Miniature Poodle Seizes Victory at Westminster Dog Show Marking Handler’s Farewell Triumph


In a regal showdown of fur and charm, a petite black miniature poodle named Sage staged an unanticipated victory Tuesday night at the distinguished Westminster Kennel Club dog show. This surprising triumph held a dual significance for veteran handler, Kaz Hosaka. Not only did it signify the finale of his illustrious career spanning 45 long years, but it also marked his last performance at this renowned canine competition, promising to be a fitting farewell to his eventful journey.

This victory of Sage became the 11th major win for the breed at the competition, a feat second only to the wire fox terriers. Before this, the last miniature poodle to solo the prestigious trophy was Spice, who, too, was trained by Hosaka in 2002.

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Speechless and awestruck by Sage’s win, the usually eloquent handler was reduced to a few choice phrases in the ring: “No words. So happy – Exciting”.

Strutting with unmistakeable panache, Sage exhibited sheer grace and athleticism, the inky black poodle dazzled. Hosaka, teary-eyed, lovingly added that Sage gave a simply terrific “performance for me”.

Emerging as the top dog, the poodle surpassed six other finalists to claim the ‘best in show’ title. Not far behind was Mercedes, the German Shepherd, and a formidable contender whose handler was the seasoned Kent Boyles.

Commendably, the final face-off also consisted of some of America’s finest canine personalities. Joining Sage and Mercedes were Comet, a Shih Tzu and reigning champion of the American Kennel Club National Championship last year, and Monty, a giant Schnauzer who was a contender at the last year’s Westminster finals. The competition also saw Louis, an Afghan hound, Micah, a black cocker spaniel, and Frankie, a creatively-colored bull terrier.

While Sage spun magic inside the ring, outside it, a minor controversy interrupted the otherwise seamless event. A protestor demanding a boycott of breeders was swiftly restrained by the security personnel. According to the reports from the police and animal rights organization PETA, three demonstrators were arrested with their charges being currently deliberated.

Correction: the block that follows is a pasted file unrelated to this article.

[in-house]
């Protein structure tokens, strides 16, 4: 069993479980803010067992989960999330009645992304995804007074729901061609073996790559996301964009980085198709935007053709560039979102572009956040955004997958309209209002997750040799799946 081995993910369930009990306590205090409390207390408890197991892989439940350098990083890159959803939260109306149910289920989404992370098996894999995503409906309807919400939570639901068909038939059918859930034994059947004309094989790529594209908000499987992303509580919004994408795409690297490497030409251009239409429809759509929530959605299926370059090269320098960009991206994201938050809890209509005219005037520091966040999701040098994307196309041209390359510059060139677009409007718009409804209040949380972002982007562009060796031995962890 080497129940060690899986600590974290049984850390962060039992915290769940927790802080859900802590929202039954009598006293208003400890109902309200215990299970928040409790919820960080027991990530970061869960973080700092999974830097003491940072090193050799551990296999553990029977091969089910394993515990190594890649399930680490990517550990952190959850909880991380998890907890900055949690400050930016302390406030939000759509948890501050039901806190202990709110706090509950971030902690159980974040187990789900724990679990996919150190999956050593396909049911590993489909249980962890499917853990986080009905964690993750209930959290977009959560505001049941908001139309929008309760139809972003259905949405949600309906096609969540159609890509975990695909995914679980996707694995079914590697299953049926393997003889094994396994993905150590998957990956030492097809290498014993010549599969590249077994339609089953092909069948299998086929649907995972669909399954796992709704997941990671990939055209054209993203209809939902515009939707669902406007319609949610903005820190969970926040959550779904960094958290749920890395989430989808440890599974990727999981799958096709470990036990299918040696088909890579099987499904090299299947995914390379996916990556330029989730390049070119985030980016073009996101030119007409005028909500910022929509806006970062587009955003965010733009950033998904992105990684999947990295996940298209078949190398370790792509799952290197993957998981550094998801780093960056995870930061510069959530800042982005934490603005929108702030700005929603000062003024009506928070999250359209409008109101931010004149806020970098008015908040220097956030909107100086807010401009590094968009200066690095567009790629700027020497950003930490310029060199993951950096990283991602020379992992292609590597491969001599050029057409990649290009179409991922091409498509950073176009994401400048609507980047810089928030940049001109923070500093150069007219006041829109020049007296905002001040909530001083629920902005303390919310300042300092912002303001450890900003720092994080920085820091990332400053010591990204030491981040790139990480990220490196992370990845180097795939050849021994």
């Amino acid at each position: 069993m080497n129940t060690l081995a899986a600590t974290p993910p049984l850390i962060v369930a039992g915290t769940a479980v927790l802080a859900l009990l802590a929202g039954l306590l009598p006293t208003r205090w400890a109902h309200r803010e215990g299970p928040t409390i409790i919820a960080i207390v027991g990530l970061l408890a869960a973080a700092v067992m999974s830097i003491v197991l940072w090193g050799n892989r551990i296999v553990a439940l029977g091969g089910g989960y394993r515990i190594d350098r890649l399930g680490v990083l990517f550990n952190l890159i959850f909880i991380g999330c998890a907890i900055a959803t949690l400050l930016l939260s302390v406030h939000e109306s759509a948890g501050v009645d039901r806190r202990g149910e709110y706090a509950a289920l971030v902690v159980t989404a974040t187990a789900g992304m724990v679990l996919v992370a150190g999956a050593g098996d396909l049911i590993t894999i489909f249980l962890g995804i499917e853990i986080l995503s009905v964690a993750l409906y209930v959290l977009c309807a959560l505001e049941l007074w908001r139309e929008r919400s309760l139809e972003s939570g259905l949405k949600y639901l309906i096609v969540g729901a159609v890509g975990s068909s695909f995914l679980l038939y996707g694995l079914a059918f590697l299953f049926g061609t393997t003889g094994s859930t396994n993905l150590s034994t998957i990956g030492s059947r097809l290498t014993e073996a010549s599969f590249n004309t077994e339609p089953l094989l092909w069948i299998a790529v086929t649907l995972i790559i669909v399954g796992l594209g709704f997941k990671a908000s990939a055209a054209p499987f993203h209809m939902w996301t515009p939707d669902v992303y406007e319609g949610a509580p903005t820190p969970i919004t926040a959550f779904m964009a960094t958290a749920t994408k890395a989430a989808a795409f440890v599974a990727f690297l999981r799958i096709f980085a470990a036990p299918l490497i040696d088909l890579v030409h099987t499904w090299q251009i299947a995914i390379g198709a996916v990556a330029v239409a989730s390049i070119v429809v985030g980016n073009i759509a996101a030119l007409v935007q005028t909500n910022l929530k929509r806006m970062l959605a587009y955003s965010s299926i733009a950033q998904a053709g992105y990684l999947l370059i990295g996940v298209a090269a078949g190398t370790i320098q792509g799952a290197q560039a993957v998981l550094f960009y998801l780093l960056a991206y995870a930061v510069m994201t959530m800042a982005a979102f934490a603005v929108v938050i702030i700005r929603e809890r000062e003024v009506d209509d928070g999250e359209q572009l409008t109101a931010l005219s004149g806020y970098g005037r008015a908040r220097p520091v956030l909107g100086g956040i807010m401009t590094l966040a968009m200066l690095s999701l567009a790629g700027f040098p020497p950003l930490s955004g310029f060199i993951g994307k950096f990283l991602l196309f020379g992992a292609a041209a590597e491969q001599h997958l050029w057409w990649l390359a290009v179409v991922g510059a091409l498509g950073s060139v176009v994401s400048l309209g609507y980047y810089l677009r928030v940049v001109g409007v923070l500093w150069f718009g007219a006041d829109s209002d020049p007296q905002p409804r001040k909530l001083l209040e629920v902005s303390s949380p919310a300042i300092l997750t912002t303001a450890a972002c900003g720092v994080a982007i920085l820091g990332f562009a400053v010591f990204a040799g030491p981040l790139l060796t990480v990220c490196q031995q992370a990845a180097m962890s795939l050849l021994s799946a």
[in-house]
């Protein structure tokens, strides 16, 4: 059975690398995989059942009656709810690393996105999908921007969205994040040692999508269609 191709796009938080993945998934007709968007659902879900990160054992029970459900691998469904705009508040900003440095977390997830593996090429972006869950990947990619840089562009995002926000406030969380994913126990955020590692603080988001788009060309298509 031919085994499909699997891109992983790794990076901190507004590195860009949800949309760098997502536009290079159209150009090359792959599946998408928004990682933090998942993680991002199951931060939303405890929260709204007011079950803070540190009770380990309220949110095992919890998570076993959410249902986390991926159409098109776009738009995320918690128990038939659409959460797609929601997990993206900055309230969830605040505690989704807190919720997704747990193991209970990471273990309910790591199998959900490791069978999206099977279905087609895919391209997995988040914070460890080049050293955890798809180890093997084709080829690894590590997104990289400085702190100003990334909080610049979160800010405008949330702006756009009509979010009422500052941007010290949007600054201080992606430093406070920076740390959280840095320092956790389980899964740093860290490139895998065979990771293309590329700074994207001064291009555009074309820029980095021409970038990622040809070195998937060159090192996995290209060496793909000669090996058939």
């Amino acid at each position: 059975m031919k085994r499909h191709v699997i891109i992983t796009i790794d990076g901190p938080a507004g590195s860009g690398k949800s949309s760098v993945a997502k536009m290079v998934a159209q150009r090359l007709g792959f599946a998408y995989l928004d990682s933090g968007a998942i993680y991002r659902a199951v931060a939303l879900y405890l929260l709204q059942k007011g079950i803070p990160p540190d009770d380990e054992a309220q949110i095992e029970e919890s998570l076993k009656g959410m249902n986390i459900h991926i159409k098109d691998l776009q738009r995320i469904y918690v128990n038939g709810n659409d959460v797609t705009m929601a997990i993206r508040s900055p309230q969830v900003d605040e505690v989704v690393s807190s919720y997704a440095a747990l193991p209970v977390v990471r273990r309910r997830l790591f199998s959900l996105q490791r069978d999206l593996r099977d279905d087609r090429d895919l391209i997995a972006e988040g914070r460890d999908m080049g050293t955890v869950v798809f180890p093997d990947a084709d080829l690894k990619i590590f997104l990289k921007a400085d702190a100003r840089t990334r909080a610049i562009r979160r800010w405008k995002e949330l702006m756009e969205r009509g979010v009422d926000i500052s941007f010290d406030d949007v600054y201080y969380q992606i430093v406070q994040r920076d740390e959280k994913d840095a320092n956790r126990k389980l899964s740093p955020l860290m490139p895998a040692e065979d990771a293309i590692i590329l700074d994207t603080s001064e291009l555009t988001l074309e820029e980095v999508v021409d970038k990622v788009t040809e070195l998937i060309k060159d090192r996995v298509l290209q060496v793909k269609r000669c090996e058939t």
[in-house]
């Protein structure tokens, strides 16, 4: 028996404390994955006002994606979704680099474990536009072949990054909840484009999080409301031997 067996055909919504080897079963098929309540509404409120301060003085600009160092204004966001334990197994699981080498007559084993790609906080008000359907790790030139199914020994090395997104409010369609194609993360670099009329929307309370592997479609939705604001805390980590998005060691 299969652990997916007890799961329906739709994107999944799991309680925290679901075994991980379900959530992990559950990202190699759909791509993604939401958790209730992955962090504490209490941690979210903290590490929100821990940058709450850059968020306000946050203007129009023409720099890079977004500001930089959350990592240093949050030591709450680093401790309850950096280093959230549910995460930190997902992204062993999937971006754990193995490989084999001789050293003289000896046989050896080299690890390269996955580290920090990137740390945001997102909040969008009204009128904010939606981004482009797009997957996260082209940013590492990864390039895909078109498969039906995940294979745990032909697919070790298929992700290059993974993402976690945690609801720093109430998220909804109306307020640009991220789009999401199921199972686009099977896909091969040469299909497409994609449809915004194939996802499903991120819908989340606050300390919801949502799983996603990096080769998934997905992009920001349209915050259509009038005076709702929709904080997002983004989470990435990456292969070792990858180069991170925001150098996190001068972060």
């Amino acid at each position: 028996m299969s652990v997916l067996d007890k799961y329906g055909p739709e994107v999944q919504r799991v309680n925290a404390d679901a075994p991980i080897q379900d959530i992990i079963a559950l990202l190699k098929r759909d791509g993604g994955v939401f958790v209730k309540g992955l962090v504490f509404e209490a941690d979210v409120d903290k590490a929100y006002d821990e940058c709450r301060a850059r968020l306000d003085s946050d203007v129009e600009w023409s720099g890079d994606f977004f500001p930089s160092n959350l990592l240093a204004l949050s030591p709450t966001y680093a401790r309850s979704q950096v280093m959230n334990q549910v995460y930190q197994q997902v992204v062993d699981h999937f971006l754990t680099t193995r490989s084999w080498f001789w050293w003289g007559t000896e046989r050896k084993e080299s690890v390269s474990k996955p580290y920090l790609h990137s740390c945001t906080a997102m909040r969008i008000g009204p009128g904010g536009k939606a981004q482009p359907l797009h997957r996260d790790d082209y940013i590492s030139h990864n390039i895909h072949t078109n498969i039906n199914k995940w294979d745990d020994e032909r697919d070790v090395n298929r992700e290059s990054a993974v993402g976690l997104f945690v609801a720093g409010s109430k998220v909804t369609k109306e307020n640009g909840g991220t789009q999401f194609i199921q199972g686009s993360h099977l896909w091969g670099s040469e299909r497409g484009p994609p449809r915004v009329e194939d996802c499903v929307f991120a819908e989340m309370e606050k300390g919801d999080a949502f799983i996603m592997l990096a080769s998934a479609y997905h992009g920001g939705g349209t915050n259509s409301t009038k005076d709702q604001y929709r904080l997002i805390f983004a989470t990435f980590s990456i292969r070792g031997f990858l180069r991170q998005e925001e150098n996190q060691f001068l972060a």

Competing in such coveted championships, where each dog already holds a title, distills the final outcome to the finest subtleties. Even the most acclaimed canines are judged upon their stand-out performances at the prestigious USTA Billie Jean King National Tennis Center, the competition’s chosen venue.

Rosalind Kramer, the astute ‘best in show’ judge, poignantly remarked that the lineup was “excellent, glorious” and paid tribute to all the competitors, praising the challenge of the selection.

To Katie Bernardin, handler and co-owner of Monty, “sharing the ring with such amazing talent is an honor in itself”. Monty, described Bernardin, was a “true stallion” in spirit and physicality, and showed great dedication to the sport.

Dogs first compete within their breed under this format. The winner then partakes in a challenging ‘group’ round. The best of each of these rounds finally reach the ultimate showdown. Here, the triumphant canine earns not just the trophy but also a place in the illustrious legacy of the competition.

The Westminster dog show is varied not only in competition but also in crowd participation and fan favorites. This year, Harry, a friendly Lagotto Romagnolo, and Fletcher, an adorably athletic Vizsla, demanded raucous cheers as they pranced around the ring.

From dreaming giants like Sebastian, the playful Great Pyrenees, Emilio, the disciplined Doberman pinscher, to underdogs like Stache, the Sealyham terrier who won last year’s National Dog Show, every participant with their distinct personalities, contributed to the unique allure of the Westminster show.

The championship, established in 1877, has evolved from purebred judging to a more inclusive, interactive event over the past decade. This year was no exception, with its first non-purebred agility competition winner, Nimble, a spirited border collie-papillon mix.

Kramer summed up the essence of the event in her final remarks, attributing the success and spirit of the show to “every dog, whether it’s a house dog or a show dog. Because you make our lives whole.”